Ahem!?! Welcome to my most controversial piece of writing ever.
I hesitated to write on this, because divorce is a topic full of fire and fury in today’s evangelical church, but after talking to a friend this last week, I felt sure someone needs to say something.
And, by the way, before I go further, let me say that technically what Jesus says about divorce is an overstatement, that is, a form of exaggeration to make a point.
From what Jesus says about divorce in Matthew 19 one could draw any number of theological conclusions. But I’m not so concerned with your conclusions in this post. I’m concerned with what Jesus said and “how he meant” as they say in hermeneutics class. Jesus didn’t answer the Pharisees on divorce in a vacuum, or in a 21st century American context. He answered their question on divorce and remarriage in a first century Jewish context, commenting on a law already on the books in the Torah. He didn’t nullify the Torah, but rather commented on the passage the Pharisees had already been arguing about. This is a distinction that appears to rarely be made when reading the Bible on divorce, but if you want to know what Jesus meant, you have to take the whole of Scripture into account, and you have to accept his words for what they meant when and where he said them.
Let me be blunt: I believe to do anything less is a failure to take the words of Jesus seriously.
God said it, and I believe it, and that settles it for me! can only be true if God really said what you think he said.
Here is the passage in question: Matthew 19:3-8
- Pharisees’ question: “Is it lawful for a man to divorce his wife for any and every reason?”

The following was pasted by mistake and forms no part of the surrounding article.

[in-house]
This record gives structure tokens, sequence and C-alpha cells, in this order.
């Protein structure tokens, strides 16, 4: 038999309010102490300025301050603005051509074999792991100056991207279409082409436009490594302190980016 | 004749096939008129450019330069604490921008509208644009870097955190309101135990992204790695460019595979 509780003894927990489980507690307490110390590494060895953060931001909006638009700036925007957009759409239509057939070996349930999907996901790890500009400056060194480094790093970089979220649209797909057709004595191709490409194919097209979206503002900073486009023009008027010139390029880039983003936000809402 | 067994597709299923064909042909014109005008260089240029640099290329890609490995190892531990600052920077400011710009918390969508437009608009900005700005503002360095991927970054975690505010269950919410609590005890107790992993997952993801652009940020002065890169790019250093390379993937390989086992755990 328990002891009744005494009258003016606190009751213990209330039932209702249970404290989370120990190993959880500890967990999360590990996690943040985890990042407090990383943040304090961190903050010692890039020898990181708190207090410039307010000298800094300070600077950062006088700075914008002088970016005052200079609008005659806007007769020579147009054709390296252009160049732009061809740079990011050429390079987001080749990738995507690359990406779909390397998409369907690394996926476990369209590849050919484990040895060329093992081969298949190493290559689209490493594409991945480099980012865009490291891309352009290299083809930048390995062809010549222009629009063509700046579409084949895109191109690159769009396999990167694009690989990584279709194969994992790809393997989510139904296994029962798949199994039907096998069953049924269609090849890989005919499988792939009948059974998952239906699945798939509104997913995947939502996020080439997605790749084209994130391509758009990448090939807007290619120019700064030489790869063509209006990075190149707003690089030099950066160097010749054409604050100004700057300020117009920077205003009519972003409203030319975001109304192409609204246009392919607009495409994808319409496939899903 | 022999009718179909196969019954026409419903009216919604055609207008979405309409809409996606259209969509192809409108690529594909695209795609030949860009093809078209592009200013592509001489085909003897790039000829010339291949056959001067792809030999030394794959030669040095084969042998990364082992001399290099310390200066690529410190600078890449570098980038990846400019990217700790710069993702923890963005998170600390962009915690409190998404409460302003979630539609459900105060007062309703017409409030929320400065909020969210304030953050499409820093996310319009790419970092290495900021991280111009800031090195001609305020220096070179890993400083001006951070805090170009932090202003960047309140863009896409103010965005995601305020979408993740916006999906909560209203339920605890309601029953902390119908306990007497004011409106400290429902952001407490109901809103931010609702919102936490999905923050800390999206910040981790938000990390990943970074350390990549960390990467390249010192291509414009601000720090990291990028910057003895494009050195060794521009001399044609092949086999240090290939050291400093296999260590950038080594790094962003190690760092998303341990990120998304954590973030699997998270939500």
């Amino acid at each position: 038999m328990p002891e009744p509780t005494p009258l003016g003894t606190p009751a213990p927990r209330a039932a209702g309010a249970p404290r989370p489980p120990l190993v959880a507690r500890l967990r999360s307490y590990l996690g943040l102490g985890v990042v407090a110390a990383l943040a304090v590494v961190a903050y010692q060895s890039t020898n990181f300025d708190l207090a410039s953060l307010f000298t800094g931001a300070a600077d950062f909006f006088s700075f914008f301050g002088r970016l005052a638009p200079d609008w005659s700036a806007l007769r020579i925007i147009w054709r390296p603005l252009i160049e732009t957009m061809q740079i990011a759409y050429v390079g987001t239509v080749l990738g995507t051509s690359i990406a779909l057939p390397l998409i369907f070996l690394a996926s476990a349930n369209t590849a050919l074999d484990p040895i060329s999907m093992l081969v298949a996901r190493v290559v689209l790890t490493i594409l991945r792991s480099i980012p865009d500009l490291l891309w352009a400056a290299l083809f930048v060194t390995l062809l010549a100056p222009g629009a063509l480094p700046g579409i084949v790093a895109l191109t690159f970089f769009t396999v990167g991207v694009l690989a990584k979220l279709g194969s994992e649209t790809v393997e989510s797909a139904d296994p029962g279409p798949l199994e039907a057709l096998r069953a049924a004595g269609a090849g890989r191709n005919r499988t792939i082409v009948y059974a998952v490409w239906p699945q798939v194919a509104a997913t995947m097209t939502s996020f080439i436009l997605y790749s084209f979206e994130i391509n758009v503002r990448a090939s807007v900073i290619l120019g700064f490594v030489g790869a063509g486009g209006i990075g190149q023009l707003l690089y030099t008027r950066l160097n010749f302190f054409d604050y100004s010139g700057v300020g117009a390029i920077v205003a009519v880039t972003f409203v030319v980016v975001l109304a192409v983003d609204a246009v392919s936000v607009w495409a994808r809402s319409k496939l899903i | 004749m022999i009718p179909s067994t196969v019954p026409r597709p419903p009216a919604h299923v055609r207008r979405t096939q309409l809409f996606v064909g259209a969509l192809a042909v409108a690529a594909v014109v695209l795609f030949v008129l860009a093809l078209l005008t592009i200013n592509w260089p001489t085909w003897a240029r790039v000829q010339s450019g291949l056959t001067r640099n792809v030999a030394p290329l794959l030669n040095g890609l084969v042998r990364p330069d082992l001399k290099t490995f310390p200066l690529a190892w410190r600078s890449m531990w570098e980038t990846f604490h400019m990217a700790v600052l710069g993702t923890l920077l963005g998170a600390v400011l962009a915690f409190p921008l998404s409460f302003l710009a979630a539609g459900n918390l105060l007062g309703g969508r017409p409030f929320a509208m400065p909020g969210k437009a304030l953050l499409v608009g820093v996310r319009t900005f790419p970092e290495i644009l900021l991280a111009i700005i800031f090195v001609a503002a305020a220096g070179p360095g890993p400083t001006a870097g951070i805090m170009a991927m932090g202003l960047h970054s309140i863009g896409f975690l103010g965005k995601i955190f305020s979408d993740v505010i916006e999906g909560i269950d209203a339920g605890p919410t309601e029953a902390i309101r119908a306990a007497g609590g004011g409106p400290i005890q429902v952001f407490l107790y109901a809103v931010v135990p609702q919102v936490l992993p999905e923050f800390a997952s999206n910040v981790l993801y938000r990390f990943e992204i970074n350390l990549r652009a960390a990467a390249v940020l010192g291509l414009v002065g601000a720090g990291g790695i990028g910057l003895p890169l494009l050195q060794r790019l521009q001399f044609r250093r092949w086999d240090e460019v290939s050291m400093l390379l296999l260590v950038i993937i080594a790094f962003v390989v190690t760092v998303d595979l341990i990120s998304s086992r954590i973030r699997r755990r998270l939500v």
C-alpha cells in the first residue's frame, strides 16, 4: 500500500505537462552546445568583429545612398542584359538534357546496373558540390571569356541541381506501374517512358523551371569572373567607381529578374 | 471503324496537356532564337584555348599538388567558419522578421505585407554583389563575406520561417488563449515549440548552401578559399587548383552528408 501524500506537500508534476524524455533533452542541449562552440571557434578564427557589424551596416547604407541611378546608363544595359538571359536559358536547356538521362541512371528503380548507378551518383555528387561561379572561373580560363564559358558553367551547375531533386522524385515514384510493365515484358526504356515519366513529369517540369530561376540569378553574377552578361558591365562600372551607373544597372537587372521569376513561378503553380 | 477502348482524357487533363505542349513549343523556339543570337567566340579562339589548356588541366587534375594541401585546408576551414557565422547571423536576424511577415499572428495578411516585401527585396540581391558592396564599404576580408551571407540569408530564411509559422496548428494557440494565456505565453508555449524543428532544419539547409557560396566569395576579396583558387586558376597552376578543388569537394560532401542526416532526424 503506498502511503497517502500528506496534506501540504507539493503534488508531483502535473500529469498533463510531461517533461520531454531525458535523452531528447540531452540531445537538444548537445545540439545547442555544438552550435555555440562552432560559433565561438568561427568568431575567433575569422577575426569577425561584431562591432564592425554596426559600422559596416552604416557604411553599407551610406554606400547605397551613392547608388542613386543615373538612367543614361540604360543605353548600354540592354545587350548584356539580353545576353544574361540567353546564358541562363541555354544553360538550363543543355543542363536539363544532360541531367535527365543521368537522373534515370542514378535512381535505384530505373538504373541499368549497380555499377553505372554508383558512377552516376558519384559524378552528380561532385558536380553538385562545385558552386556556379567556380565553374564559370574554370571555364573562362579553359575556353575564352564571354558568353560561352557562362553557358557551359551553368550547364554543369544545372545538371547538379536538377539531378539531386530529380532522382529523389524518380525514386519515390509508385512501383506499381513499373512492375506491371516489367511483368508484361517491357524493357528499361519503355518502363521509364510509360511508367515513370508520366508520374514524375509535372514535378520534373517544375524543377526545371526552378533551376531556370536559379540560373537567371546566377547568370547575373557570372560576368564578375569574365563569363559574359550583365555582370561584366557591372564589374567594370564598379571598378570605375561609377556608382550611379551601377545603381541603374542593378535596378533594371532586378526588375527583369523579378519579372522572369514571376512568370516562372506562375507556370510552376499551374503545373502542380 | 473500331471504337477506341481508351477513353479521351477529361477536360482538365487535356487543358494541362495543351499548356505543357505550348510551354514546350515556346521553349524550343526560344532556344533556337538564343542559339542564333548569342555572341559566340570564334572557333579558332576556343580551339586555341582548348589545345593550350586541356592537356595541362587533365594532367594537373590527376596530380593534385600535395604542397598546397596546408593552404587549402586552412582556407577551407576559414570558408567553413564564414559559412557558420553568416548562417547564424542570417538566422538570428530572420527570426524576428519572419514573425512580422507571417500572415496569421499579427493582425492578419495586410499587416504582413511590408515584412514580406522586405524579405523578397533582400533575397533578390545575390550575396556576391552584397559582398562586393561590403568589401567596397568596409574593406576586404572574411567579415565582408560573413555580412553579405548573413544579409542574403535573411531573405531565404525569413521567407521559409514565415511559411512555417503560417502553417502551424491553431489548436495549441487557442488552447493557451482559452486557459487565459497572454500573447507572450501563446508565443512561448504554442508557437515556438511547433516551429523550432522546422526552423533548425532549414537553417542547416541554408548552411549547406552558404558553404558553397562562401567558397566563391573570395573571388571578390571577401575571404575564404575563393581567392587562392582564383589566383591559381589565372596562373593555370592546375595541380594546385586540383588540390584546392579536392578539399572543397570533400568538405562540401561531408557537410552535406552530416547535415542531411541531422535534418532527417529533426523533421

- Jesus replies: Reminder of “one flesh” marriage; “what God has joined together let no man separate”
- Pharisees shoot back: “Why then did Moses command that a man give a wife a certificate of divorce and send her away?”
- Jesus replies: “Moses permitted you to divorce your wives because your hearts were hard. But it was not this way from the beginning. I tell you that anyone who divorces his wife except for sexual immorality, and marries another woman commits adultery.”
Favorite evangelical conclusion: No one should divorce, ever, unless their spouse cheats on them; then they can get divorced and remarried. (And yes, there are many variations on this view.)
This is an attempt to take Scripture seriously and I applaud the intention here. Jesus was most certainly slapping the Pharisees upside the head regarding the casual nature with which a group of them viewed divorce. But Jesus wasn’t making a hyper-literal statement: he was making a point.
Next week: The two views of the Pharisees on divorce—and how Jesus exposes their desire to know “about when the divine plan for marriage can be ignored.” You don’t want to miss this! (Recommended reading: Divorce and Remarriage in the Church and Interpreting Puzzling Texts in the New Testament.)
Comments: What does your church teach about divorce? When you’ve heard teaching on divorce, has your pastor or teacher pulled Scripture from both the Torah and the New Testament? Do tell.